Another defect apparent from the record below is the casual manner in which the matter was tried, with respect to the presence or absence of a fully constituted court. The trial extended over a two day period, and on the first day the presiding judge and one of the assistant judges sat. On the second day, for unexplained reasons, the assistant judge was absent, and the presiding judge sat alone, commenting that "it's like a jury, if you miss one word you're out." Notwithstanding this, the findings were signed by both, as was a supplemental finding. Later amended findings were signed by the presiding judge alone. Conclusions of law were signed and filed by all three judges, and the ultimate judgment order was signed by the presiding judge and the original assistant judge. Whatever the rationale behind this unpatterned procedure, it cannot stand.
The action here is one formerly cognizable at law, and the court designated to hear it is a majority of the judges of the superior court. 4 V.S.A. § 111(a); see V.R.C.P. 83(1). Two judges are required for a quorum. 4 V.S.A. § 111(a). A superior judge (or a specially designated judge) is required to preside. 4 V.S.A. § 111a. On the second day of trial below, there was no court sitting, since only the presiding judge was present; further proceedings should have been postponed, to await the renewed presence of the assistant judge. But cf. 1977 Vt. Acts, No. 235 (Adj. Sess.), § 4 (amending 4 V.S.A. § 112) (amendment became effective after the trial of this cause). Unlike the Administrative Procedure Act, applicable to contested cases before administrative bodies, our rules and statutes have no provision permitting participation in a decision by a member of a tribunal who did not hear the case. Cf. 3 V.S.A. § 811. Whatever their standing to rule upon questions of law in criminal cases, limited by State v. Dunkerley, 134 Vt. 523, 365 A.2d 131 (1976) and resulting amendment of V.R.Cr.P. 54(c)(1)(ii), the necessity for participation of assistant judges in the factfinding process in appropriate civil cases has not yet been questioned. The procedure is not one for individual choice or casual observance; the presence or absence of a quorum is essential to decision, absent a prescribed statutory procedure adequately safeguarding, in some other fashion, the rights of the parties. Cf. 4 V.S.A. § 112. Even were the findings independently arrived at and compatible with each other, they could not stand.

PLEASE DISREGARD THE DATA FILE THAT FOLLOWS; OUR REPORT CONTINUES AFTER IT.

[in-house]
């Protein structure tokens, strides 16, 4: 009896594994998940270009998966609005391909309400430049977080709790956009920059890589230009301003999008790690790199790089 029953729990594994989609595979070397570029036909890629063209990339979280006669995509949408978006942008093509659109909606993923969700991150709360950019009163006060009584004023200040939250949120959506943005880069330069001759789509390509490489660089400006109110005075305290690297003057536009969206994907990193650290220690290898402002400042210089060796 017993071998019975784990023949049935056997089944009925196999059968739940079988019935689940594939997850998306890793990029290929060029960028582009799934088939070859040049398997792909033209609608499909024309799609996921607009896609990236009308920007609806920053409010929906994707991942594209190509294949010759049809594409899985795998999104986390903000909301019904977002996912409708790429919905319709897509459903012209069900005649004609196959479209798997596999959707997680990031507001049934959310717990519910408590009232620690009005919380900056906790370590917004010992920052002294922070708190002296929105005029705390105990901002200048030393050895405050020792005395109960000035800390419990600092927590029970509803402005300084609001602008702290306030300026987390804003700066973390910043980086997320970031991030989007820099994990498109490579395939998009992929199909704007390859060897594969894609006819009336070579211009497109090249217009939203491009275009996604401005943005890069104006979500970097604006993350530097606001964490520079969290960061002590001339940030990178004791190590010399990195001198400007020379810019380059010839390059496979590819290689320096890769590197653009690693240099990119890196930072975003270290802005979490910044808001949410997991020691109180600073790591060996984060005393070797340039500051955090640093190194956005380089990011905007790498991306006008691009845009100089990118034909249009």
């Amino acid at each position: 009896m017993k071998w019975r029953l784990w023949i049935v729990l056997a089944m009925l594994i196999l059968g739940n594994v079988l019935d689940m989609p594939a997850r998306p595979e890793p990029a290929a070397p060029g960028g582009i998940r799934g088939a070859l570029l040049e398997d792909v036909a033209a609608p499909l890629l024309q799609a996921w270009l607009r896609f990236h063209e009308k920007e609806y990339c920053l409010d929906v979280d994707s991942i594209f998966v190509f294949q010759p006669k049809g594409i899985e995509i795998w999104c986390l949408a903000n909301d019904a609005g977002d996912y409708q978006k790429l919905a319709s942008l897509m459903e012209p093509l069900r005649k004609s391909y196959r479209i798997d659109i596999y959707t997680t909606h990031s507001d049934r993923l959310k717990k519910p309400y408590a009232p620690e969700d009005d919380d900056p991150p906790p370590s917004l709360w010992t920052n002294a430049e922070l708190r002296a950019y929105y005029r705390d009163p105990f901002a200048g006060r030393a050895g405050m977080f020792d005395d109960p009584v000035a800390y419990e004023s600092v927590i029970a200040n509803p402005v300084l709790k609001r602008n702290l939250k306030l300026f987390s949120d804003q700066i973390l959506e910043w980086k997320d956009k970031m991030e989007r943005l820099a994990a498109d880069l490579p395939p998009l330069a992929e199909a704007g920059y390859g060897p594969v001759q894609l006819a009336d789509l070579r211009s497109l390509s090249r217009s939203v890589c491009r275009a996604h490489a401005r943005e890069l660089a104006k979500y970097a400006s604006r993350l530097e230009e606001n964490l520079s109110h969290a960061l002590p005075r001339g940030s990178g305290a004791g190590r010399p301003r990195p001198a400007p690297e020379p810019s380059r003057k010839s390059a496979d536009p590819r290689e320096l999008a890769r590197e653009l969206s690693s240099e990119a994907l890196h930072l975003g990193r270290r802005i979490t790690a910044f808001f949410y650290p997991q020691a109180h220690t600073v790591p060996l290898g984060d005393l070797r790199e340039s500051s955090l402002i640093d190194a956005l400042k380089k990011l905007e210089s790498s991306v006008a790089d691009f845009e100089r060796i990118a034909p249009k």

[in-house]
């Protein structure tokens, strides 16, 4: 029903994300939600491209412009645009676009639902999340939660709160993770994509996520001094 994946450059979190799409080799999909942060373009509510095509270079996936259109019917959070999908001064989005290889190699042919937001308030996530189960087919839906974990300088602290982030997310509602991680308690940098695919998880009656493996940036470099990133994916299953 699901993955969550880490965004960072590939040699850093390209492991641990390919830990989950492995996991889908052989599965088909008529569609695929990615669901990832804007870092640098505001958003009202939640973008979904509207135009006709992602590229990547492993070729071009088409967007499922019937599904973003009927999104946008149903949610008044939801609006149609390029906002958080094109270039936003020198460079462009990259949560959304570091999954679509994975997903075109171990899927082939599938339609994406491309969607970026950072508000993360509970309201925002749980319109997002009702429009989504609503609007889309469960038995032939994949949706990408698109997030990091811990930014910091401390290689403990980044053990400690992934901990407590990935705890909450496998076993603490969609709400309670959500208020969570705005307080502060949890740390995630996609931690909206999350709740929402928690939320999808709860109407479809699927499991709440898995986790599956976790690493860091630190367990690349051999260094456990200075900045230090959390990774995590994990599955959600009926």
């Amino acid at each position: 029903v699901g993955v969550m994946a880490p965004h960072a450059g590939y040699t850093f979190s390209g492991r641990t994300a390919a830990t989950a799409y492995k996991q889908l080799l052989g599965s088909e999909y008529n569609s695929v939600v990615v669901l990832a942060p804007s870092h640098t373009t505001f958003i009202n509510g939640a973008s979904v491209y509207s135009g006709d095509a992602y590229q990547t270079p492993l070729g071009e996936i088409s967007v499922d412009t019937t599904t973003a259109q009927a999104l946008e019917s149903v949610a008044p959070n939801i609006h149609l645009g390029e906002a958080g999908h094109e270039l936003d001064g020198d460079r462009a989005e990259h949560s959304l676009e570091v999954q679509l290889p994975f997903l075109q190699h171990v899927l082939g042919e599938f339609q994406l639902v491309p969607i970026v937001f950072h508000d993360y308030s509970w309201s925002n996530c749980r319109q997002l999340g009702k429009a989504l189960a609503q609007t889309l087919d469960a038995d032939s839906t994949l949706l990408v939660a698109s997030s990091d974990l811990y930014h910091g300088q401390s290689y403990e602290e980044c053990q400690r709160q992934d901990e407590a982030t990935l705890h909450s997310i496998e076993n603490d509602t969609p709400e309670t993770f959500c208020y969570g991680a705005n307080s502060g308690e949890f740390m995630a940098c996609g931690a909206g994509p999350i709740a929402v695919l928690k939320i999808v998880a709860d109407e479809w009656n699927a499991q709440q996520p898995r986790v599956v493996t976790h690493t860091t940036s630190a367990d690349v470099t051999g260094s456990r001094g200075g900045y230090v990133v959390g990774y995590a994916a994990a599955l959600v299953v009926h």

Since a remand and new trial is required, we would note in passing that a finding regarding the provisions of the tenant leases might well be of help in deciding the issues presented, in particular a finding as to whether or not they are coextensive with the academic year of the plaintiff.
Judgment vacated and cause remanded for new trial.